return new Response('Unauthorized', { status: 401 });
      }

      const data = JSON.parse(payload);

      if (data.meta.event_name === 'order_created') {
        await handleOrderCreated(data, env);
      } else if (data.meta.event_name === 'license_key_created') {
        await handleLicenseKeyCreated(data, env);
      }

      return new Response('OK', { status: 200 });
    } catch (error) {
      return new Response('Internal Server Error', { status: 500 });
    }
  },
};

The webhook handler performs the following steps:

  1. It validates the incoming request method to ensure it’s a POST request.
  2. It verifies the webhook signature using the verifySignature function. If the signature is invalid, it returns an unauthorized response.
  3. It parses the webhook payload and determines the event type.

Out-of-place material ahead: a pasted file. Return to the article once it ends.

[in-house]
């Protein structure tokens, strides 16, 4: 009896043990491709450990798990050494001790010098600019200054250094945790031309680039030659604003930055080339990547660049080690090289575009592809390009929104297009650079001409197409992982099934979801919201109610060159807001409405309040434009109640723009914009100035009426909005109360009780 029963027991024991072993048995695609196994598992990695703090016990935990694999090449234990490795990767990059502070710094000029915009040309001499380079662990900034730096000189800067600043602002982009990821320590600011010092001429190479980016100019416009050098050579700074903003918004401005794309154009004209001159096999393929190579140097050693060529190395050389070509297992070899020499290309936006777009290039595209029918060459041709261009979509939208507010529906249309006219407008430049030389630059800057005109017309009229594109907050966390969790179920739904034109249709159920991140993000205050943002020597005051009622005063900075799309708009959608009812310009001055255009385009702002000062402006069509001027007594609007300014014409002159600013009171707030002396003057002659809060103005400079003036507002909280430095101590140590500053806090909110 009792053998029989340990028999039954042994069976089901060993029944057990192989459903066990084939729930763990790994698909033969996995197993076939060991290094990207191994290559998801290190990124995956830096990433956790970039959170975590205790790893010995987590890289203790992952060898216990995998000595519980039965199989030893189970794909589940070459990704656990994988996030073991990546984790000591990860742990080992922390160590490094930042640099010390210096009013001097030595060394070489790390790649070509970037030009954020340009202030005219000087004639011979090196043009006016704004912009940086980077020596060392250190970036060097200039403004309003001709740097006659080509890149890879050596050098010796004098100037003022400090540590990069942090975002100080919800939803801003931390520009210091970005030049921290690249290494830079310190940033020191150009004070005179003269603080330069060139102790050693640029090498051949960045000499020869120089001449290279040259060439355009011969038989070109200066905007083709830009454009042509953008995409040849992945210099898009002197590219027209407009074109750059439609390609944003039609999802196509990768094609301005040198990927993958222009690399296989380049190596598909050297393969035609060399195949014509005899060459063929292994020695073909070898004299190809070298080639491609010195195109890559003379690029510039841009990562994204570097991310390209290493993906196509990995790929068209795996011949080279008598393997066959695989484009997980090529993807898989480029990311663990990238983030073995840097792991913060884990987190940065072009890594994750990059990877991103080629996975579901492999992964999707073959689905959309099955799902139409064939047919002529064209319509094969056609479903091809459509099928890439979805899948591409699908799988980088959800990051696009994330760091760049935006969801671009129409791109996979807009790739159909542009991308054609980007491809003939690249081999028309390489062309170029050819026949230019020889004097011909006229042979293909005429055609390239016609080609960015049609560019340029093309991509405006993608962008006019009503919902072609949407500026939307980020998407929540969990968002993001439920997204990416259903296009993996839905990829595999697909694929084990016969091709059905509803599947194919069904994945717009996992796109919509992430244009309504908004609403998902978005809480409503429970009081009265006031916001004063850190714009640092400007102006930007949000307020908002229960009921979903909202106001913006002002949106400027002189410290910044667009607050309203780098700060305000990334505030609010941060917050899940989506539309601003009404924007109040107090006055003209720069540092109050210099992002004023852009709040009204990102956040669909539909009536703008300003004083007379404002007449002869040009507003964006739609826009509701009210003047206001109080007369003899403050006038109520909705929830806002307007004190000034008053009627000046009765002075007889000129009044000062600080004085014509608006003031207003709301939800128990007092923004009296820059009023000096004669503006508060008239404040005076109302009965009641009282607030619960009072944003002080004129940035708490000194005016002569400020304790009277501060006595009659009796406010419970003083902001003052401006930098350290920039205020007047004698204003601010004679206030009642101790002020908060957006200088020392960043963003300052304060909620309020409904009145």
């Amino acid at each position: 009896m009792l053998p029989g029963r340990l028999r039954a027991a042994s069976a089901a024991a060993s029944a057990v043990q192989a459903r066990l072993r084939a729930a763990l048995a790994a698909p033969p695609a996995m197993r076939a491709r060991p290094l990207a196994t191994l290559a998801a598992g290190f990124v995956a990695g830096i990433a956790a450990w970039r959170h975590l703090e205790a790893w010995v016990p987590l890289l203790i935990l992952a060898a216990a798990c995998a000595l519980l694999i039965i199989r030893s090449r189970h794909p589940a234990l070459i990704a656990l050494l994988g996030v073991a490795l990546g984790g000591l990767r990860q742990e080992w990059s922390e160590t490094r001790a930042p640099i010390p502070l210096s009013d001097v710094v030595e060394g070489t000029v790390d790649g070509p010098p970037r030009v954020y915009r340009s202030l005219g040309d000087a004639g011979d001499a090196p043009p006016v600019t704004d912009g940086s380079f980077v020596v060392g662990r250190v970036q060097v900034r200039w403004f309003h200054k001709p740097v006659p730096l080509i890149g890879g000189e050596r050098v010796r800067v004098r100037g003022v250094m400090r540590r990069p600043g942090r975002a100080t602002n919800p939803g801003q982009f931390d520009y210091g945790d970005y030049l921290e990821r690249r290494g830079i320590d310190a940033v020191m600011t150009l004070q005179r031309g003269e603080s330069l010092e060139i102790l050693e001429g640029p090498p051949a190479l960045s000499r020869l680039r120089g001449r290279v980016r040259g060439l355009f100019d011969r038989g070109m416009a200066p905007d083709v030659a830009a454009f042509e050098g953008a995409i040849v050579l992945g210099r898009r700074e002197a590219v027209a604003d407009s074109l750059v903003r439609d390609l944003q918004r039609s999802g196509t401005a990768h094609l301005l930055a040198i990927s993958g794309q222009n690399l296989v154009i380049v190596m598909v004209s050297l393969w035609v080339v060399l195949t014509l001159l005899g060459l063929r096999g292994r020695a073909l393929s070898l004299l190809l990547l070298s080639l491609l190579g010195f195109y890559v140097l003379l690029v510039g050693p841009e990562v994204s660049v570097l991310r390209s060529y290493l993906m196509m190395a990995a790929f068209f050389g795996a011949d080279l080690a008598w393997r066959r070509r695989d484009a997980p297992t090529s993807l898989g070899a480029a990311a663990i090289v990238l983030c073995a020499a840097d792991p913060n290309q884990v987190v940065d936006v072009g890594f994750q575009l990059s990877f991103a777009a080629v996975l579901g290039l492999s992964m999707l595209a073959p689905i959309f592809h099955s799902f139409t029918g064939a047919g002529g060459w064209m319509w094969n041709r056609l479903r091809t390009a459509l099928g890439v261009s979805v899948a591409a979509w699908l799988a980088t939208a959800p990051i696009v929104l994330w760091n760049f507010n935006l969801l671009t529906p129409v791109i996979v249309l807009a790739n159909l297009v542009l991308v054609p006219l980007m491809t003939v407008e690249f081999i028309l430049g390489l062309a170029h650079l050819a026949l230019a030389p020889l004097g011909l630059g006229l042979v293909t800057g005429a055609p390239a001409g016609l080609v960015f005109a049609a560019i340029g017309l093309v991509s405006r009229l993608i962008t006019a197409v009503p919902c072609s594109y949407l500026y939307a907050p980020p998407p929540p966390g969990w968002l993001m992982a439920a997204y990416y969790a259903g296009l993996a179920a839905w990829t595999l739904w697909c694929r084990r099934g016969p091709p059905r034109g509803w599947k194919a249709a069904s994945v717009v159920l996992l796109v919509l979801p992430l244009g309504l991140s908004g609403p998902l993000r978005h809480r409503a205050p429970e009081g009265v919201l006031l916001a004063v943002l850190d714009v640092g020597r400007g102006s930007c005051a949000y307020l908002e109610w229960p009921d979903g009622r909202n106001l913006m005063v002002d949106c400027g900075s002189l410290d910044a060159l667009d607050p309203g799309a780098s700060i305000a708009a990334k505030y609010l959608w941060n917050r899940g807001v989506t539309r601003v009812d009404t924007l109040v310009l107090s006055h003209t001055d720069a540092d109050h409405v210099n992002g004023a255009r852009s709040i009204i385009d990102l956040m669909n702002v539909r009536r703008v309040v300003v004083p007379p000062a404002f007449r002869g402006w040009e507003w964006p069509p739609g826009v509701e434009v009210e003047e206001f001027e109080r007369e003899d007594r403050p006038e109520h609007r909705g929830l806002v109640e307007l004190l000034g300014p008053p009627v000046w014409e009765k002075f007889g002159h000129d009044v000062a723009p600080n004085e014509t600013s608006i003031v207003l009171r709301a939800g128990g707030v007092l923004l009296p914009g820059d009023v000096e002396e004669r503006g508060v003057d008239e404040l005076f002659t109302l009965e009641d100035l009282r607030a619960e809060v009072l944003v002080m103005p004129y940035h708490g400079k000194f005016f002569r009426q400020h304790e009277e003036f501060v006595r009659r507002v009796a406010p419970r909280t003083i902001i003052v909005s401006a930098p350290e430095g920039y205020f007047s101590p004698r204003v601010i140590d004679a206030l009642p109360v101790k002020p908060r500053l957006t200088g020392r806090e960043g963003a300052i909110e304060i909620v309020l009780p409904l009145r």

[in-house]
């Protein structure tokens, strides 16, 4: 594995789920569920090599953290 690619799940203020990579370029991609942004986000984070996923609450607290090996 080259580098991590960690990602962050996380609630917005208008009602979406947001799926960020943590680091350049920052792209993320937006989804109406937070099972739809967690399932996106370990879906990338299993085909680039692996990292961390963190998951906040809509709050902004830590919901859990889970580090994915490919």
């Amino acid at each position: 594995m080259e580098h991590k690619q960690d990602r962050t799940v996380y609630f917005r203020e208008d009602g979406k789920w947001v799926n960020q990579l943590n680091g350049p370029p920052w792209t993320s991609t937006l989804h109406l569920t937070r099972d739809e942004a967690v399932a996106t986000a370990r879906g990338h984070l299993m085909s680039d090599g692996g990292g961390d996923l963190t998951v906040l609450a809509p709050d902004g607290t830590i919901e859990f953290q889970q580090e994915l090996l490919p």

4. Based on the event type, it calls the appropriate handler function:
  • For the order_created event, it extracts the relevant data from the payload and inserts the order data into the Supabase “Order” table.
  • For the license_key_created event, it extracts the license key and order ID from the payload and updates the corresponding order in the Supabase “Order” table with the license key.
  1. If the event is handled successfully, it returns a success response.

Integrating with Make.com

Setting Up the Connection

To integrate your monetization system with your app, you need to set up a connection. Follow these steps:

  1. Open your Make app and navigate to the “Connections” section.

  2. Click on the “Add Connection” button to create a new OAuth connection.